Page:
“As a businesswoman in Saudi Arabia, I am grateful for the women’s empowerment movement taking place. Today, I am honored to be sitting behind the wheel of change.”

Another woman to hit the road after midnight was Lina Almaeena, a member of the Saudi Shoura Council. “It feels very liberating,” she said about driving her mother’s Lexus.
Almaeena, also the co-founder and director of Jeddah United Sports Co, had exchanged her UAE license for a Saudi one. 

“I am thrilled!” Sarah Alwassia, 35, a nutritionist in Jeddah, told Arab News. “I learnt how to drive 18 years ago in the States where I got my driving license. I can’t believe that the day to drive in my own home town has come.”

Alwassia obtained her first American license when she was 18 years old in 2000, and had it exchanged for a Saudi license on June 6 in Jeddah. She explained that she is a mother, and this change provided comfort for her and her family. It also comes with various benefits, such as taking quick action in emergencies, and economic benefits such as saving money instead of paying for a driver when she needs to run errands. 

“I will be driving my kids to school and picking them up in comfort and privacy,” she said.

Women in the Kingdom commented on how this event is changing the course of their lives. “Independence is a huge thing for me,” Alwassia said. “Driving is one small part of it. I am very optimistic of the change that our loving country has made.”  

Alwassia applauds the efforts the country has made to support women. “I am confident that driving in the beginning will be pleasant, since our country has made all of the effort to support women and to protect them.
“I think our society was looking forward for this change, and I am sure the majority will adapt fast.

“I feel safe, our country did everything to make this transition pleasant and safe for every woman behind the wheel. I am really thankful to witness this historic moment and I am so happy for all the women in Saudi Arabia, especially my daughters.”
Sahar Nasief, 64, a retired lecturer from the European languages and Literature Department at King Abdulaziz University, said: “Nothing could describe my feelings. I can't wait to get on the road.”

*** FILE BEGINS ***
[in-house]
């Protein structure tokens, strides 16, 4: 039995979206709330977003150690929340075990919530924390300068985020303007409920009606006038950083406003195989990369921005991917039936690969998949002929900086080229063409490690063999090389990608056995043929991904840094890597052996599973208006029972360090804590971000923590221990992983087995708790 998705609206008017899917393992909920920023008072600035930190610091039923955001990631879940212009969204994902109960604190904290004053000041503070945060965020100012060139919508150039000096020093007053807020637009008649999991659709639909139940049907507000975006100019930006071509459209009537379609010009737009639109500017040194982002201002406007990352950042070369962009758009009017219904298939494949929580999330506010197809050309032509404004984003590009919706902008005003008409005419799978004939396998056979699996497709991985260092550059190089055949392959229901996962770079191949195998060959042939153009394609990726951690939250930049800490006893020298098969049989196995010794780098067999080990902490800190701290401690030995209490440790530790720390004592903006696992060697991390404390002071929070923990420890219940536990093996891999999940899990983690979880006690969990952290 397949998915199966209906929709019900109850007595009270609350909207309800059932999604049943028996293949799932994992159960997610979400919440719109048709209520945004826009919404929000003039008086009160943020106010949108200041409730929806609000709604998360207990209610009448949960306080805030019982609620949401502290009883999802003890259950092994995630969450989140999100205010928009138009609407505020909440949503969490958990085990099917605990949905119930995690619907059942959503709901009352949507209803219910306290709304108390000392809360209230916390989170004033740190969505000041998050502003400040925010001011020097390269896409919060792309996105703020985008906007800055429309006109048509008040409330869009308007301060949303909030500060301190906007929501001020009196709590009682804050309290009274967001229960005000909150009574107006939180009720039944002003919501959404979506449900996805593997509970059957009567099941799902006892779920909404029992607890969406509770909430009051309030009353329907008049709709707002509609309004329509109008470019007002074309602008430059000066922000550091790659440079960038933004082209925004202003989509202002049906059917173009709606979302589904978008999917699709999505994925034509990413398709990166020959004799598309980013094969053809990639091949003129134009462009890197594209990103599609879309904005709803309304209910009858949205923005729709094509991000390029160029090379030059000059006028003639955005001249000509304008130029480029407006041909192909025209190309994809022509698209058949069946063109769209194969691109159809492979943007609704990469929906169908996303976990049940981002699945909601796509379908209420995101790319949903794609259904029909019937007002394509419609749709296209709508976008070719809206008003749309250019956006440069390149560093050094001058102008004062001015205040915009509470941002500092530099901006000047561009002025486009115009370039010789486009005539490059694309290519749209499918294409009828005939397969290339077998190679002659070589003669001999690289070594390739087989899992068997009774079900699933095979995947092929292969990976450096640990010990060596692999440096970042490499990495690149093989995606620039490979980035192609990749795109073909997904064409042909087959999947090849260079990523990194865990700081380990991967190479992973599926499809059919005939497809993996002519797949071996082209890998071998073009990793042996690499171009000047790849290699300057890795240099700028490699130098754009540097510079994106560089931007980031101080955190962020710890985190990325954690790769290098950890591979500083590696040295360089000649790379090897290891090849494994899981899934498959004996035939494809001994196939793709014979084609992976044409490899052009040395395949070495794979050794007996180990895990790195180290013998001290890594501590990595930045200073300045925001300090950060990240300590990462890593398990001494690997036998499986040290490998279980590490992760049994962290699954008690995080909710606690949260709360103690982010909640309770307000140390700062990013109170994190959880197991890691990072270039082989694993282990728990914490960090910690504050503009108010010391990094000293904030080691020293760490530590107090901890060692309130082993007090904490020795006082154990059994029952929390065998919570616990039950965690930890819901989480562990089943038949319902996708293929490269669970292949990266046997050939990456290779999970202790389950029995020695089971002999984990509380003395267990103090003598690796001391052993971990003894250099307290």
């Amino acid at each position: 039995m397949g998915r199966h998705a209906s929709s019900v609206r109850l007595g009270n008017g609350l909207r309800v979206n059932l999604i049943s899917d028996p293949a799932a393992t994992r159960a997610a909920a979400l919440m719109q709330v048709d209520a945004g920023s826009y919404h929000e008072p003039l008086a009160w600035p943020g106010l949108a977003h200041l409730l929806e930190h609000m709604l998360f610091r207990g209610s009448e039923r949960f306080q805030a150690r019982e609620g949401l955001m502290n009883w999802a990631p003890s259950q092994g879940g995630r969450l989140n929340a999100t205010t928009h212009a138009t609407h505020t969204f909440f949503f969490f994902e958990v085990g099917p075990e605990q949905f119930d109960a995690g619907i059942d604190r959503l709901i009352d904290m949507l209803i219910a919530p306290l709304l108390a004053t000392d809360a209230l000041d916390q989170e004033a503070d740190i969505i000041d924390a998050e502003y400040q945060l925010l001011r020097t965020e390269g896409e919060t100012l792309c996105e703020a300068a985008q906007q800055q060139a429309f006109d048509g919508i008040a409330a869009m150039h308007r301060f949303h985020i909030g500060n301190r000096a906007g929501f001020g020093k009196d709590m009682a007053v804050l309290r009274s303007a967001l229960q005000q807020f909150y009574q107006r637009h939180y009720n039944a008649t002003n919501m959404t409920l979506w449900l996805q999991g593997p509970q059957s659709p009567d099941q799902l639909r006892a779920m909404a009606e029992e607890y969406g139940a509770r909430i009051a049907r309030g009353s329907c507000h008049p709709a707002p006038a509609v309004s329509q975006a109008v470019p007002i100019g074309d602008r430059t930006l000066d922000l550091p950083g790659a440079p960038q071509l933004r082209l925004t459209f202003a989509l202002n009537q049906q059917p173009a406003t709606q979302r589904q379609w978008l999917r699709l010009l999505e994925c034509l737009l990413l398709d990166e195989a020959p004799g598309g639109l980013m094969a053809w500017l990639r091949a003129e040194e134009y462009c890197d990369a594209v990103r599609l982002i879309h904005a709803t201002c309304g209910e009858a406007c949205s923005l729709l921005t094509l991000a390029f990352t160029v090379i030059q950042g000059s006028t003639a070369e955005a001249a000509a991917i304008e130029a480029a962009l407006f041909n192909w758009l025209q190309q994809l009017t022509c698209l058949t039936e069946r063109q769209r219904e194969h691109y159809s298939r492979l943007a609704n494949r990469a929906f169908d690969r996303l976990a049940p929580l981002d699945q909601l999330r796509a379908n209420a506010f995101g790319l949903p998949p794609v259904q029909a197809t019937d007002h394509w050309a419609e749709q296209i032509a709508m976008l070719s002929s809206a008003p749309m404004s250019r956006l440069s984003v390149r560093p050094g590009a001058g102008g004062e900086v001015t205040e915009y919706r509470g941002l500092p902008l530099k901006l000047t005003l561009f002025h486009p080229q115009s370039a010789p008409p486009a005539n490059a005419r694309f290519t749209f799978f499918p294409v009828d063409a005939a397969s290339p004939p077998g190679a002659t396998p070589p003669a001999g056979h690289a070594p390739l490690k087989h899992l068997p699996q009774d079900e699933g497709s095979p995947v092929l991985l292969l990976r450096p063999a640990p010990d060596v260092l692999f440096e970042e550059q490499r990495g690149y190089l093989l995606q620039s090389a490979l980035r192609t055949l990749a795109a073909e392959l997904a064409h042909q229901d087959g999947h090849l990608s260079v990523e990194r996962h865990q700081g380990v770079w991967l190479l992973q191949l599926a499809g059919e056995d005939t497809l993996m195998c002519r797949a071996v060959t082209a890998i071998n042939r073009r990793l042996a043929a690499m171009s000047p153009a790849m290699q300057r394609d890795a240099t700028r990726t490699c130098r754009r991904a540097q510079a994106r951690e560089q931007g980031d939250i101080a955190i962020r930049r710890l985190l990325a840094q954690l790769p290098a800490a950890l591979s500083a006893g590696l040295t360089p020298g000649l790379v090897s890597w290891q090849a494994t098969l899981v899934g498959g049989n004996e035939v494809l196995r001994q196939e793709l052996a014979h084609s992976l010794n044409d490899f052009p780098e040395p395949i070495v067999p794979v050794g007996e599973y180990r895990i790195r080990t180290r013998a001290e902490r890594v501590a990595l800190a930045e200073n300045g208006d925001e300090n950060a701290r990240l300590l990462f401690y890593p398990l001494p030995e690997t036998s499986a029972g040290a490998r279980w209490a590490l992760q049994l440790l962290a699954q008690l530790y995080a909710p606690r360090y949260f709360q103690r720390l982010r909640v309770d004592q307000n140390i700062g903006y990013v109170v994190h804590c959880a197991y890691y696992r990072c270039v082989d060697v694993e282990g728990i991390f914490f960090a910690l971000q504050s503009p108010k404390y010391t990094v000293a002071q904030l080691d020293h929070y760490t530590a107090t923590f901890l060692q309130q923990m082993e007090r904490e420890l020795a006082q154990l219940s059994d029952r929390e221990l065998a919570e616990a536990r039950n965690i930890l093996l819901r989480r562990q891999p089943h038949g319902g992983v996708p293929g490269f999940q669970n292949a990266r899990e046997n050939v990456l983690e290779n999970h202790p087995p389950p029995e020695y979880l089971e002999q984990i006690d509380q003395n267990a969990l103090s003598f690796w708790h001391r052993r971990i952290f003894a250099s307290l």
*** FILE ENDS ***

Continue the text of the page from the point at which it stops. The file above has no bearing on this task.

Nasief received a very special gift from Ford for this occasion.

“They gave me a 2018 Expedition to drive for three days, a Mustang California Special,” she told Arab News.

Nasief obtained her Saudi license on June 7. She also holds a British license and two American licenses. “Now, I have my national license too,” she said. 

She also said the lifting of the ban provided a sense of relief. “I feel that I can practice one of my rights, and I don't have to live at the mercy of my driver any more.”
Society has been demanding such a change for years, “as it will take the physical and economic burden off most men.”
Pointing to the anti-harassment law, Nasief said: “I feel very confident especially after announcing the strict harassment law.”
Joumana Mattar, 36, a Jordanian interior designer, exchanged her Jordanian driver’s license and obtained a Saudi one on June 11. 

“I had my Jordanian license since I was 18 years old, and the moment I heard about the opening of exchanging foreign licenses, I immediately booked an appointment,” she said.
Mattar said she looks forward to the change in so many ways. “I'm finally in control of my time, schedule and privacy.” 

Mattar said she is both confident and anxious about the event. “I'm anxious only for feeling that I'm part of a huge first step for women driving in the Kingdom, but I'm confident also because of the support that I'm getting from my husband and family.
“Every first step is the hardest. Society is facing a huge change, but I'm positive because this change is done and supported by the government and Vision 2030.”

Mattar said she feels secure now. “I'm in control of any case I'm facing.”